Lopez et al v. Progressive County Mutual Insurance Company et al

Western District of Texas, txwd-5:2019-cv-00380

REPORT AND RECOMMENDATIONS re 27 Motion to Strike, filed by Progressive County Mutual Insurance Company, 18 Motion to Remand to State Court filed by Richard Lopez. Signed by Judge Elizabeth S. Chestney.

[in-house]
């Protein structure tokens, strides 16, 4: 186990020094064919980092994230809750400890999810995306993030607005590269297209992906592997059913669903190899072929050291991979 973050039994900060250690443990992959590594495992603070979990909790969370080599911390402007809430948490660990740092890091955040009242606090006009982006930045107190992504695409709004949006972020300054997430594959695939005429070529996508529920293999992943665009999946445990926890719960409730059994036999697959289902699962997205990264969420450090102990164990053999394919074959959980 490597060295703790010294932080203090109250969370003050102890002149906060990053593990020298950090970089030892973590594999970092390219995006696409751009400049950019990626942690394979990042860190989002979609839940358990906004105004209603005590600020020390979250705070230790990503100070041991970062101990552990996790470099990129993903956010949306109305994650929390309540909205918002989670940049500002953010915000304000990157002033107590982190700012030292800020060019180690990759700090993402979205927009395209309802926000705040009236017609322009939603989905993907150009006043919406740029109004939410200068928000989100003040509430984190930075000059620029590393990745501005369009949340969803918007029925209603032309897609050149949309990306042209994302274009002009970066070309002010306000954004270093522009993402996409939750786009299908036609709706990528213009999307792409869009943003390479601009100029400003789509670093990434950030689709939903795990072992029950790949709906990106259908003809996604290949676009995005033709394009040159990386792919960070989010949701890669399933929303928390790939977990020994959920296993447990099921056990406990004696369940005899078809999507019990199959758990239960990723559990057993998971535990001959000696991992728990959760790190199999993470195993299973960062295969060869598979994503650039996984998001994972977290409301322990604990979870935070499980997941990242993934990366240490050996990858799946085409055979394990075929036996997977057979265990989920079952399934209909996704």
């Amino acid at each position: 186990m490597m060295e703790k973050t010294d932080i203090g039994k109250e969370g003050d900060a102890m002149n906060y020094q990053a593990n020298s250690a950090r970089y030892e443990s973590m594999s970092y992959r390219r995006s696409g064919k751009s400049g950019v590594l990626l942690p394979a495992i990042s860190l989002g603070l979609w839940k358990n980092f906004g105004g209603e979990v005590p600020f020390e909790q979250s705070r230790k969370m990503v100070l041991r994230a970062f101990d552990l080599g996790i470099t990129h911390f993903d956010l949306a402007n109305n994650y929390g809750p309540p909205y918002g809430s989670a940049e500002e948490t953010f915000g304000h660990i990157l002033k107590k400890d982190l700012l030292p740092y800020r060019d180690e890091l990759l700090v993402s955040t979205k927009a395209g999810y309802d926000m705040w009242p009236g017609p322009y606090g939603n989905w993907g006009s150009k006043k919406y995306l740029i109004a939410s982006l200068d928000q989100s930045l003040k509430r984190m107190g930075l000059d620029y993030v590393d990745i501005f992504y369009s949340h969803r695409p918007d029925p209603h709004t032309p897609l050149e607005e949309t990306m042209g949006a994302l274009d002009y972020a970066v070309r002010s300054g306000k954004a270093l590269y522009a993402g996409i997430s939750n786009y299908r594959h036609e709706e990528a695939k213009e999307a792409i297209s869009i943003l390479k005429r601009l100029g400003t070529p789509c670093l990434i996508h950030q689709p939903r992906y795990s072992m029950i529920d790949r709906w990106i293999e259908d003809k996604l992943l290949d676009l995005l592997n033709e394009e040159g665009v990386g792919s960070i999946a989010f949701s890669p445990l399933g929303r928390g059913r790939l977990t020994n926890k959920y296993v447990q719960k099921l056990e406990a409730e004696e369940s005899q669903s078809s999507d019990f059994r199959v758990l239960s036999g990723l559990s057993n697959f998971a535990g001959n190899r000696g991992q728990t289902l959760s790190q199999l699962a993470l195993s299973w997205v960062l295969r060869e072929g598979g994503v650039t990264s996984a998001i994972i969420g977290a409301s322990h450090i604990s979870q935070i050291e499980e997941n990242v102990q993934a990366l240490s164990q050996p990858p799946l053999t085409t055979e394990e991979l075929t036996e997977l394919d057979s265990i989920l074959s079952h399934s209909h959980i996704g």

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9 IN THE UNITED STATES DISTRICT COURT FOR THE WESTERN DISTRICT OF TEXAS SAN ANTONIO DIVISION RICHARD LOPEZ, ON BEHALF OF § THEMSELVES AND ALL OTHERS § SIMILARLY SITUATED; AND GLORIA § LOPEZ, ON BEHALF OF THEMSELVES § AND ALL OTHERS SIMILARLY § SITUATED; § § Plaintiffs, § § SA-19-CV-00380-FB vs. § § PROGRESSIVE COUNTY MUTUAL § INSURANCE COMPANY, APRIL § HAGER, § § Defendants. § REPORT AND RECOMMENDATION OF UNITED STATES MAGISTRATE JUDGE To the Honorable United States District Judge Fred Biery: This Report and Recommendation concerns Plaintiffs' Motion to Remand [#18]. All dispositive pretrial matters in this case have been referred to the undersigned for disposition pursuant to Western District of Texas Local Rule CV-72 and Appendix C [#6]. The undersigned has authority to enter this recommendation pursuant to 28 U.S.C. § 636(b)(1)(B). For the reasons set forth below, it is recommended that Plaintiffs' motion be denied. I. Background Plaintiffs Richard Lopez and Gloria Lopez (collectively, "Plaintiffs") bring this putative class action against their insurer, Defendant Progressive County Mutual Insurance Company ("Progressive"), and its employee, Defendant April Hager (collectively "Defendants"). This case was originally filed in state court and subsequently removed to this Court by Progressive under 1 9 the "mass action" provisions of the Class Action Fairness Act of 2005 ("CAFA"). See 28 U.S.C. § 1332(d). Plaintiffs did not originally file this suit as a class action. Their Original Petition against Defendants alleged individual claims for violations of the Texas Deceptive Trade Practices Act and fraud. (Orig. Pet. [#1-3] at 2–20.) Plaintiffs amended their Petition twice prior to removal. (First Am. Pet. [#1-17] at 2–15; Second Am. Pet. [#1-19] at 2–18.) The First Amended Petition supplemented Plaintiffs' allegations and added additional claims but did not assert class claims. (First Am. Pet. [#1-17].) It was in Plaintiffs' Second Amended Petition that Plaintiffs first raised class action allegations seeking recovery on behalf of other individuals. (Second Am. Pet. [#1- 19] at 12–15.) Progressive promptly removed Plaintiffs' Second Amended Petition under CAFA, and Plaintiffs filed an Amended Complaint [#8], which is the live pleading in this case. By their class action, Plaintiffs, who are insureds of Progressive, seek to recover damages for the allegedly unlawful assertion by Defendants of a right to reimbursement based on a purported subrogation lien under the auto insurance contracts between Progressive and Plaintiffs. (Am. Compl. [#8] at 1.) Plaintiffs claim that they paid premiums to Progressive to have Medical Payments Coverage included in their policy so that in the event of a motor vehicle collision, the Medical Payments Coverage would pay for medical services received by the insureds. (Id. at 2– 3.) Plaintiffs allege that they were involved in a motor-vehicle collision caused by Corina Hernandez, who was insured by GEICO Choice Insurance Company ("GEICO"), and suffered serious personal injuries. (Id. at 3.) Plaintiffs received medical care in conjunction with their injuries; accrued medical bills for the services rendered; and those bills were paid by Progressive directly to the health-care providers. (Id.) Plaintiffs claim that Progressive subsequently sent 2 9 standardized letters to Plaintiffs' counsel and GEICO asserting a right to reimbursement for these payments in the event of any third-party personal-injury recovery or settlement. (Id.) Plaintiffs settled their personal-injury claim with GEICO and Hernandez, and Plaintiffs asked Progressive, through Hager, for a statutory reduction of the claimed subrogation lien such that Progressive would share the costs of attorney's fees and litigation expenses as required by Texas law. (Id. at 4.) Hager allegedly declined and reaffirmed Progressive's claim for full reimbursement of Plaintiffs' medical expenses. (Id.) Defendants ultimately initiated arbitration proceedings against GEICO to force GEICO to pay the entire amount directly to Progressive. (Id.) GEICO was ordered by the arbitrator to pay, and did pay, the entire $13,406.68 in medical payments to Progressive. (Id. at 6.) Plaintiffs filed this lawsuit because Defendants allegedly refused to reduce the claimed amount to share litigation fees and costs. (Id.) It was only after the parties engaged in discovery that Plaintiffs discovered facts that led them to take the position that they argue in this suit—that Defendants never had any rights to reimbursement in the first instance. (Id.) Plaintiffs also learned through discovery that Defendants have asserted subrogation liens on over $3,560,510.00 of money paid under Medical Payments Coverage policies in Texas from 2015 through November 2018 and have recovered over $1,085,222.00 from Progressive's insureds through subrogation liens on personal-injury recoveries. (Id.) Plaintiffs amended their pleadings to add these allegations. By their Amended Complaint, Plaintiffs maintain that Defendants do not have a contractual right of reimbursement to payments made directly to health-care providers, as opposed to payments made directly to Plaintiffs as the insureds. (Id. at 5.) Accordingly, Plaintiffs maintain that Defendants have wrongfully claimed the right to recover money paid to third-party health-care providers and have asserted a subrogation lien to take money that belongs 3 9 to Plaintiffs. (Id. at 2.) Plaintiffs bring causes of action against Defendants for violations of the Texas Insurance Code, Tex. Ins. Code § 541.051, et seq., the Texas Deceptive Trade Practices Act, Tex. Ins. Code § 541.141(2), and the Texas Civil Practice & Remedies Code § 12.002, and for conversion and theft. (Id. at 7–11.) Plaintiffs bring this lawsuit as a class action and propose the following definition of the Class: All individuals who had Medical Payments Coverage with their Auto Insurance policy issued by Progressive County Mutual Insurance Company in and subject to the laws of Texas, and against whom Defendants asserted the existence of rights to reimbursement, a subrogation lien, or demands for repayment through a Sub41 letter from their personal injury recoveries of money that was paid to anyone other than the insured individuals from April 3, 2015 to the present. (Id. at 11.)1 Plaintiffs now move to remand this action to state court, arguing that their case must be remanded under the local-controversy and home-state exceptions to CAFA [#18, #19]. Defendants responded to the motion [#24], and Plaintiffs filed a reply [#26]. Defendants have moved to strike a portion of Plaintiffs' reply or for leave to file a sur-reply, arguing that Plaintiffs raised an entirely new basis for remand in their reply brief—the discretionary-jurisdiction exception to CAFA [#27].2 Plaintiffs did not respond to Defendants' motion to strike, and the undersigned will also recommend that the Court grant the motion as unopposed and strike An earlier class definition set forth in Plaintiffs' Second Amended Petition is relevant to 1 the Court's analysis of the merits of Plaintiffs' motion to remand and is discussed infra. 2 "Under CAFA's discretionary-jurisdiction provision, the citizenship requirement lowers to require that 'greater than one-third but less than two-thirds of the members of all proposed plaintiff classes in the aggregate. . . are citizens of the State in which the action was originally filed. . . .'" Preston v. Tenet Healthsystem Mem'l Med. Ctr., Inc. (Preston II), 485 F.3d 804, 812 (5th Cir. 2007) (quoting § 1332(d)(3)). 4 9 Section IV of Plaintiffs' reply in which Plaintiffs argue for the first time CAFA's discretionary- jurisdiction provision. II. Motion to Strike The Court should grant Defendants' motion to strike. According to this Court's Local Rules, Plaintiffs' response to the motion was due within seven days of the motion's filing, on or before July 22, 2019. See Loc. R. CV-7(e) (responses to nondispositive motions due within seven days of motion's filing). To date, Plaintiffs have not filed a response to the motion. Pursuant to Local Rule CV-7(e), if there is no response filed within the time period prescribed by the rules, the court may grant the motion as unopposed. Moreover, Plaintiffs have waived the ability to seek remand under CAFA's discretionary-jurisdiction provision by raising only the local-controversy and home-state exceptions in their motion to remand. United States v. Jackson, 426 F.3d 301, 304 n.2 (5th Cir. 2005) ("Arguments raised for the first time in a reply brief, even by pro se litigants such as Jackson, are waived."). Accordingly, the undersigned has not considered Plaintiffs' argument with respect to the discretionary-jurisdiction exception or the proposed sur-reply attached to Defendants' motion to strike. III. Motion to Remand The Court should deny Plaintiff's motion to remand. CAFA authorizes removal of a class action based on a modified jurisdictional test for removal, "which requires the removing defendant to prove minimal diversity and an aggregated amount in controversy of $5,000,000 or more." Preston v. Tenet Healthsystem Memorial Med. Ctr., Inc. (Preston I), 485 F.3d 793, 797 (5th Cir. 2007) (citing 28 U.S.C. § 1332(d)). "Minimal diversity," for purposes of CAFA, means that "any member of a class of plaintiffs" is a citizen of a state or foreign state different from "any defendant." § 1332(d)(2). The parties do not dispute that the aggregated amount in 5 9 controversy in this case satisfies the $5,000,000 threshold and that the citizenship of the parties satisfies the liberal test for minimal diversity. Plaintiffs argue, rather, that the local-controversy and home-state exceptions set forth in CAFA, which are mandatory, apply and this Court therefore must decline jurisdiction and remand Plaintiffs' case to state court. These mandatory-abstention provisions are "designed to draw a delicate balance between making a federal forum available to genuinely national litigation and allowing the state courts to retain cases when the controversy is strongly linked to that state." Hollinger v. Home State Mut. Ins. Co., 654 F.3d 564, 570 (5th Cir. 2011) (quoting Hart v. FedEx Ground Package Sys., Inc., 457 F.3d 675, 682 (7th Cir. 2006)). Pursuant to the local controversy exception, the district court "shall decline to exercise jurisdiction" when the action meets the following criteria: (A)(I) greater than two-thirds of the members of all proposed plaintiff classes in the aggregate are citizens of the State in which the action was originally filed; (II) at least 1 defendant is a defendant— (aa) from whom significant relief is sought by members of the plaintiff class; (bb) whose alleged conduct forms a significant basis for the claims asserted by the proposed plaintiff class; and (cc) who is a citizen of the State in which the action was originally filed; and (III) principal injuries resulting from the alleged conduct or any related conduct of each defendant were incurred in the State in which the action was originally filed; and (ii) during the 3–year period preceding the filing of that class action, no other class action has been filed asserting the same or similar factual allegations against any of the defendants on behalf of the same or other persons. 6 9 § 1332(d)(4). The home-state exception requires a district court to decline to exercise jurisdiction over a class action in which: (B) two-thirds or more of the members of all proposed plaintiff classes in the aggregate, and the primary defendants, are citizens of the State in which the action was originally filed. 28 U.S.C. § 1332(d)(4)(B). Defendants oppose remand on three bases: (1) Plaintiffs' post-removal conduct in filing an Amended Complaint waived their right to object to CAFA jurisdiction; (2) Plaintiffs' proposed class, which is not limited to Texas residents or even Progressive insureds, is too expansive to satisfy the "greater than two-thirds" and "two-thirds or more" local-citizenship requirements of either exception; and (3) the fact that Plaintiffs named Hager, a Florida citizen, as a Defendant prevents them from satisfying the home-state exception's requirement that the "primary defendants" are citizens of Texas. Plaintiffs bear the burden of establishing that they fall within CAFA's local-controversy and home-state exceptions. Opelousas Gen. Hosp. Auth. v. FairPay Sols., Inc., 655 F.3d 358, 360 (5th Cir. 2011); Hollinger, 654 F.3d at 571. The Fifth Circuit and other courts addressing this question recognize that the exceptions are intended to be narrow, "with all doubts resolved in favor of exercising jurisdiction over the case." Opelousas Gen. Hosp. Auth., 655 F.3d at 360 (citing Evans v. Walter Indus. Inc., 449 F.3d 1159, 1163 (11th Cir. 2006); Westerfeld v. Indep. Processing, LLC, 621 F.3d 819, 822 (8th Cir. 2010)). Both mandatory-abstention provisions require proof, by a preponderance of the evidence, that "greater than two-thirds" or "two-thirds or more" of the members of the proposed class are citizens of the state where the action is filed. Hollinger, 654 F.3d at 571. 7 9 The District Court should deny Plaintiffs' request for remand. Even if the Court were to find that Plaintiffs did not waive their right to move for remand by filing their Amended Complaint after removal, Plaintiffs cannot prevail on their motion because they have not proven by a preponderance of the evidence that the proposed class is comprised of "greater than two- thirds" or "two-thirds or more" of Texas citizens. Accordingly, the undersigned declines to address Defendants' third argument in opposition of remand regarding whether or not Hager is a primary defendant, whose Florida citizenship prevents the application of the home-state exception here. A. The case law does not support the existence of a bright-line rule that the filing of an amended complaint in all cases constitutes waiver of a right to seek remand. Defendants ask the Court to find that Plaintiffs waived their right to seek remand based on the mandatory-abstention provisions in CAFA because they filed an amended pleading in federal court after removal. The Court should refrain from adopting such a bright-line rule. "[A]ll removal defects are waivable except for lack of original subject matter jurisdiction." In re Digicon Marine, Inc., 966 F.2d 158, 160 (5th Cir. 1992). CAFA's abstention-based remand provisions are not based on a lack of subject matter jurisdiction, as the local-controversy and home-state exceptions "require abstention from the exercise of jurisdiction and are not truly jurisdictional in nature." Watson v. City of Allen, Tex., 821 F.3d 634, 639 (5th Cir. 2016) (emphasis in original). The Fifth Circuit has also determined that the exemptions are not subject to the 30-day deadline for filing motions to remand based on non-jurisdictional defects established by 28 U.S.C. § 1447(c). Watson, 821 F.3d at 639 (joining other circuits to hold that Section 1447(c) does not apply to remand motions based on CAFA's mandatory- abstention provisions); see also § 1447(c) ("A motion to remand the case on the basis of any defect other than lack of subject matter jurisdiction must be made within 30 days after the filing 8 9 of the notice of removal under section 1446(a)."). Instead, the general rule that existed prior to the statutory enactment of the 30-day deadline for remands based on procedural defects continues to govern the waiver analysis here. Watson, 821 F.3d at 640. The general rule is that "a motion to remand [is] untimely only if it was filed after a reasonable time had elapsed or after the taking of affirmative steps in federal court." Id. (quoting Belser v. St. Paul Fire & Marine Ins. Co., 965 F.2d 5, 8 (5th Cir. 1992)). Although Plaintiffs took the affirmative step of filing an amended pleading post-removal, the undersigned is not convinced that such action always compels a finding of waiver. In Watson, the Fifth Circuit reversed a district court's determination that the plaintiff's remand motion based on CAFA's exceptions was untimely because the motion was not filed until 52 days after removal. 821 F.3d at 640–41. In support of its decision, the Fifth Circuit reasoned that the mandatory-abstention provisions usually require some jurisdictional discovery and that 52 days was "simply not a very long time." Id. at 640. In the instant case, Progressive filed its notice of removal on April 12, 2019. The parties exchanged jurisdictional discovery in early June (see Discovery [#19-1, #19-2]), and less than two weeks later Plaintiffs filed their motion to remand on June 17, 2019. In total, only 67 days elapsed between removal and the filing of Plaintiff's remand motion. Under these circumstances, a period of a little over two months is not an unreasonable amount of time between removal and moving for remand and is similar to the amount of time the Fifth Circuit declined to deem unreasonable in Watson. Notably, the plaintiff in Watson, like Plaintiffs here, had amended his complaint after removal, eleven days before he filed his motion to remand. Id. at 640. Despite this fact, the Fifth Circuit still found the remand motion to be timely filed. Id. Although the Supreme Court has recognized that "[t]he mere filing of an amended petition [is] an appeal to that court for a 9 9 trial upon the facts averred," and therefore could evidence "consent[] to the accept the jurisdiction of the United States Court," In re Moore, 209 U.S. 490, 496 (1908), rarely have courts applied this rule without relying on additional conduct besides mere amendment. See e.g., Myers v. BP Am., Inc., No. 08-CV-0168, 2008 WL 11391299, at *4 (W.D. La. Nov. 5, 2008) (holding that seeking and obtaining leave to amend, where plaintiff also added new defendants and requested issuance of summons, constituted waiver of right to move for remand). Even in In re Moore, the plaintiff had not only filed an amended pleading, but had also signed a stipulation giving additional time to the defendant to answer, and both parties had entered into successive stipulations for a continuance of the trial in that court. 209 U.S. at 496. Courts are more inclined to find waiver where the plaintiff engaged in significant affirmative conduct over a prolonged period of litigation. See, e.g., Johnson v. Odeco Oil and Gas Co., 864 F.2d 40, 42 (5th Cir. 1989) (upholding finding of waiver where "considerable discovery" took place for nearly a year before filing of motion to remand and plaintiff waited to file motion until after defendants moved for summary judgment). This case does not involve similar affirmative conduct by Plaintiffs, merely jurisdictional discovery and the filing of an amended pleading (that added no new causes of action or parties), much like the situation in Watson. Accordingly, the Court should decline to adopt the rigid rule advanced by Defendants that the filing of an amended complaint, without more, constitutes per se waiver of a right to seek remand. However, even if the Court declines to find waiver here, Plaintiffs' motion for remand fails on its merits. B. Plaintiffs have not established the two-thirds citizenship requirement under CAFA. The Court should deny Plaintiffs' motion to remand because Plaintiffs fail to show by the preponderance of the evidence the citizenship requirement of the local-controversy and home- 10 9 state exceptions to CAFA jurisdiction. Once CAFA jurisdiction is established, a party seeking remand has the burden of proving by a preponderance of the evidence that an exception applies, including the differing two-thirds percentage requirements of the exceptions. Preston II, 485 F.3d at 813. Accordingly, Plaintiffs bear the burden of proof that "greater than two-thirds of the members of all proposed plaintiff classes in the aggregate are citizens of [Texas]" for purposes of the local-controversy exception, § 1332(d)(4)(A), and "two-thirds or more of the members of all proposed plaintiff classes in the aggregate. . . are citizens of [Texas]" for purposes of the home- state exception, § 1332(d)(4)(B). Citizenship of the members of the proposed plaintiff classes shall be determined for purposes of CAFA based on the "date of the filing of the complaint." § 1332(d)(7). The record reflects that the first class-action pleading filed by Plaintiffs is their Second Amended Petition, which was filed on April 3, 2019 immediately prior to removal [#1-19]. In this pleading, Plaintiffs proposed the following definition of the class: All individuals who had Medical Payments Coverage with their Auto Insurance policy issued by Progressive County Mutual Insurance Company in and subject to the laws of Texas, and against whom Defendants asserted the existence of rights to reimbursement, a subrogation lien, or demands for repayment from their personal injury recoveries of money that was paid to anyone other than the insured individuals, and did collect money from such personal injury recoveries. (Second Am. Pet. [#1-19] at 13.) The only amendment to the proposed class definition in the Amended Complaint filed in federal court is the addition of the language "through a Sub41 letter" to clarify the means by which Defendants demanded reimbursement and replaced "and did collect money from such personal injury recoveries" with the specific date range of "April 3, 2015 to the present." (Am. Compl. [#8] at 11.) But for purposes of Plaintiffs' motion to remand, 11 9 what matters is the class definition in the live pleading at the time of removal, i.e., in the class definition proposed in the Second Amended Petition. See § 1332(d)(7). The next inquiry is the citizenship of the proposed class members. "In determining diversity jurisdiction, the state where someone establishes his domicile serves a dual function as his state of citizenship." Preston I, 485 F.3d at 797–98 (internal citations omitted). "Domicile requires the demonstration of two factors: residence and the intention to remain." Id. Evidence of a person's place of residence is prima facie proof of his domicile, and "a person's state of domicile presumptively continues unless rebutted with sufficient evidence of change." Hollinger, 654 F.3d at 571 (quoting Preston I, 485 F.3d at 799). The Fifth Circuit embraces a "common sense" approach to determining whether citizenship requirements are satisfied for purposes of CAFA and has declined to adopt a heightened burden of proof requiring the examination of every proposed class member's domicile to determine citizenship. Id. at 573; Preston II, 485 F.3d at 816. "The court has wide, but not unfettered, discretion to determine what evidence to use in making its determination of jurisdiction." Coury v. Prot, 85 F.3d 244, 249 (5th Cir. 1996). However, it remains that all doubts with respect to the citizenship of the proposed class should be resolved in favor of retaining federal jurisdiction over the case under CAFA and denying remand. Opelousas Gen. Hosp. Auth., 655 F.3d at 360. Plaintiffs attempt to demonstrate the citizenship of the proposed class by analogizing their case to the Fifth Circuit's opinion in Hollinger v. Home State Mutual Insurance Co. In Hollinger, the Fifth Circuit considered whether the district court erred in finding that the citizenship requirements of CAFA's mandatory-abstention provisions had been satisfied. 654 F.3d at 567–68. Like the case at hand, the proposed class in Hollinger centered on automobile insurance policies issued in Texas. Id. at 568. The Hollinger plaintiffs alleged that the 12 9 defendants—various Texas County Mutual insurance companies—violated the Texas Insurance Code by charging certain consumers higher policy fees on their automobile insurance than charged to other consumers, when those consumers were of the same class and hazard. Id. The plaintiffs defined the class as follows: All persons who purchased an automobile insurance policy in Texas of [one of the County Mutual insurance companies] and whose policies were in effect on or after August 17, 2007 up to the date of judgment. . . ." Id. The district court concluded that two thirds of the members of this proposed class were domiciled in Texas. Id. In affirming the district court's conclusion regarding the proposed class's citizenship, the Fifth Circuit took judicial notice of United States census data demonstrating that the relocation rate of American citizens of all ages and races out of Texas was a mere 5.2% between 2007 and 2009—the relevant time period as stated in the class definition. Id. at 572. The Fifth Circuit also relied on a report by the Pew Research Center documenting that fewer people move out of Texas than any other state. Id. The party objecting to removal also offered statistical evidence that it was more likely than not that two-thirds of the members of the proposed class were citizens of Texas and the United States because more than 99% of the automobiles insured by the defendant insurance companies were located in Texas, and (at that time) only 11% of Texas residents were not United States citizens. Id. Even though the statistics were not specific to the insureds, the Hollinger panel still found them to be probative, particularly in the absence of any contrary showing by the removing party. Id. Critical to the Fifth Circuit's holding was the fact that the proposed class was limited to "persons who purchased an automobile insurance policy in Texas," and the County Mutuals only issued policies in Texas. Id. The Hollinger court further 13 9 concluded that registering a vehicle and insuring it in Texas was evidence of an intent to remain in Texas. Id. at 574. Plaintiffs claim that they have provided comparable evidence in this case that two-thirds of the proposed class is both domiciled in Texas and intends to remain in Texas. Plaintiffs direct the Court to Progressive's discovery responses, which state that 1,835 individuals were insureds on a Progressive Texas personal auto policy where subrogation was at issue from April 3, 2015 to April 29, 2019, and 637 of these policies remained in force and had an associated address in Texas, except for one. (Progressive Resp. to Interrog. [#19-1] at 8.) Although Plaintiffs acknowledge that 637 policies constitute approximately one third, as opposed to at least two- thirds, of the 1,835 policies identified by Progressive, Plaintiffs contend that the class also includes resident relatives listed as insureds on the policies and therefore each policy likely covers more than one individual domiciled in Texas. Finally, Plaintiffs cite to United States census data for the years 2015, 2016, and 2017 to demonstrate that the low relocation rates identified in Hollinger persist for Texans. The obstacle for Plaintiffs is that their proposed class, as stated in their Second Amended Petition, is not limited to the years 2015 through 2017. Plaintiffs added that temporal limitation to the class definition in their Amended Complaint filed after removal, which the Court may not consider in evaluating the application of the local-controversy and home-state exceptions. See 28 U.S.C. § 1332(d)(7) (citizenship determined based on "date of the filing of the complaint"); Hargett v. RevClaims, LLC, 854 F.3d 962, 967 (8th Cir. 2017) (rejecting attempt of plaintiff to narrow and redefine the class to trigger the local-controversy exception as a violation of Section 1332(d)(7)). Plaintiffs' pre-removal class has no temporal limit and could therefore include not just current but former policyholders years before 2017. 14 9 The open-ended time period in the pre-removal proposed class definition is not the only issue that distinguishes this case from Hollinger and makes the application of Hollinger's "common sense" approach to citizenship more difficult. The Hollinger class encompassed "[a]ll persons who purchased an automobile insurance policy in Texas," and was therefore expressly limited to Texas policyholders and defined by the purchase of an insurance policy in Texas. 654 F.3d at 568. And, importantly, the defendant insurance companies in Hollinger only issued policies in Texas. Id. at 572. In contrast, Progressive is not equivalently limited in terms of where it issues its policies, and the class definition focuses instead on Medical Payments Coverage and encompasses "[a]ll individuals who had Medical Payments Coverage with their Auto Insurance policy issued by [Progressive] in and subject to the laws of Texas." (Second Am. Pet. [#1-19] at 13.) As Defendants argue, and Plaintiffs seem to agree, this definition includes not just policyholders but also other "drivers and resident relatives" of policyholders who are named as covered insureds in the policies at issue. (Sealed Lopez Policy [#19-2] at 1.) Defendants also point out that the definition of "insured person" for purposes of Medical Payments Coverage includes not only the named insureds, but also a relative or "any other person" occupying a covered auto with the permission of a named insured or covered relative. (Policy Definitions [#1-14] at 118.) Plaintiffs attempt to refute the inclusion of passengers in the class definition by emphasizing that the proposed class targets "[a]ll individuals. . . with their auto insurance policy issued by Progressive. . . in and subject to the laws of Texas. . ." (Second Am. Pet. [#1-19] at 14) (emphasis added). According to Plaintiffs, the pronoun "their" clarifies that the class includes only Progressive policyholders and named insureds, not "any "other person" occupying a covered auto who may or may not be a Texas resident. (Pls.' Reply [#26] at 4–5.) 15 9 Regardless of the construction given to the proposed class, the evidence submitted by Plaintiff is insufficient to establish the citizenship required of the exceptions by a preponderance of the evidence. The proposed class, which has no temporal limit and includes not just policyholders but other named insureds (and possibly passengers), is simply too broad to be considered "explicitly limited to local citizens." See Hargett, 854 F.3d at 966. Plaintiffs are the masters of their pleadings and could have defined the class with more specificity such that it encompassed a specific date range and was clearly limited to policyholders and named insureds sharing the same residence as the policyholder. They failed to do so. The class description in the Second Amended Petition is too broad and ambiguous to be addressed fully by Plaintiffs' evidence, which focuses on discrete years of census data and discrete years of policy statistics, and therefore requires significant speculation on the part of the Court as to whether the class members both reside in Texas and have an intent to remain there. Nor is the fact that 637 out of 1,835 policies had an associated address in Texas sufficient to convince the Court that the covered class is comprised of two-thirds of Texas citizens. Defendants submitted evidence to the Court attached to their response demonstrating that Texas had over 220 million domestic visitors and 8.2 million foreign visitors in 2012; over 1.5 million college students were enrolled in Texas colleges and universities in 2017; and Texas had over 164,324 active duty and reserve members of the military as of that same year. (Resp. [24] at 12 n.5, 6; Shelton Decl. [#24-5] at ¶¶ 2–5.) If the class definition is construed broadly, any of these visitors, college students, or military members could be passengers covered by Progressive's Medical Payments Coverage. And some non-citizen military members and college students who have no intention of remaining in Texas long term could purchase insurance policies in Texas and use their Texas addresses, although temporary, in association with these policies. Even if the 16 9 Court adopted Plaintiffs' more narrow interpretation of the class definition, the Court would still have to assume that every policy had approximately one more resident relative associated with the Medical Payments Coverage for the 637 out of 1,835 to be probative as to the two-thirds citizenship requirement. Although common sense may allow for a straightforward interpretation of citizenship in some less complex circumstances (as in Hollinger), this is not that case. This case is more like Arbuckle Mountain Ranch of Texas, Inc. v. Chesapeake Energy Corp., where the parties disagreed over how to construe the class definition in the plaintiffs' petition and the court therefore concluded that the plaintiffs failed to meet their burden to prove citizenship for two thirds of the class. See 810 F.3d 335, 342–43 (5th Cir. 2016) (in light of conflicting class definitions in the petition, the Fifth Circuit concluded the proposed class "was not clearly limited to current owners" and there was inadequate evidence of citizenship under the broader class definition to establish the local-controversy exception applied). Finally, the Court declines to allow Plaintiffs to engage in more jurisdictional discovery or to compel Progressive to more fully respond to Plaintiffs' existing discovery requests. Plaintiffs' requests for admission and interrogatories ask Defendants to identify the percentage of proposed class members who had insured vehicles registered in Texas. (Discovery Requests [#19-1] at 9.) Due to the ambiguity and broad temporal scope of the class definition, even a more detailed response to this interrogatory would not enable Plaintiffs to prove by a preponderance of the evidence that the threshold citizenship requirement is met in this case to trigger the application of CAFA's mandatory-abstention provisions. IV. Conclusion and Recommendation Having considered Plaintiffs' motion, the response and reply thereto, the governing law, and the record before the Court, the undersigned recommends that Plaintiffs' Motion to Remand 17 9 [#18] be DENIED; Defendant Progressive County Mutual Insurance Company's Opposed Motion to Strike, or Alternatively, Unopposed Motion for Leave to File a Surreply in Opposition to Plaintiffs' Motion to Remand to State Court [# 27] be GRANTED; and Section IV of Plaintiffs' Reply [#26] be STRICKEN from the record. V. Instructions for Service and Notice of Right to Object/Appeal. The United States District Clerk shall serve a copy of this report and recommendation on all parties by either (1) electronic transmittal to all parties represented by attorneys registered as a "filing user" with the clerk of court, or (2) by mailing a copy to those not registered by certified mail, return receipt requested. Written objections to this report and recommendation must be filed within fourteen (14) days after being served with a copy of same, unless this time period is modified by the district court. 28 U.S.C. § 636(b)(1); Fed. R. Civ. P. 72(b). The party shall file the objections with the clerk of the court, and serve the objections on all other parties. A party filing objections must specifically identify those findings, conclusions or recommendations to which objections are being made and the basis for such objections; the district court need not consider frivolous, conclusive or general objections. A party's failure to file written objections to the proposed findings, conclusions and recommendations contained in this report shall bar the party from a de novo determination by the district court. Thomas v. Arn, 474 U.S. 140, 149–52 (1985); Acuña v. Brown & Root, Inc., 200 F.3d 335, 340 (5th Cir. 2000). Additionally, failure to file timely written objections to the proposed findings, conclusions and recommendations contained in this report and recommendation shall bar the aggrieved party, except upon grounds of plain error, from attacking on appeal the unobjected-to proposed factual findings and legal conclusions accepted by the district court. Douglass v. United Servs. Auto. Ass'n, 79 F.3d 1415, 18 9 1428–29 (5th Cir. 1996) (en banc). SIGNED this 2nd day of October, 2019. ELIZABETH S. ("BETSY") CHESTNEY UNITED STATES MAGISTRATE JUDGE 19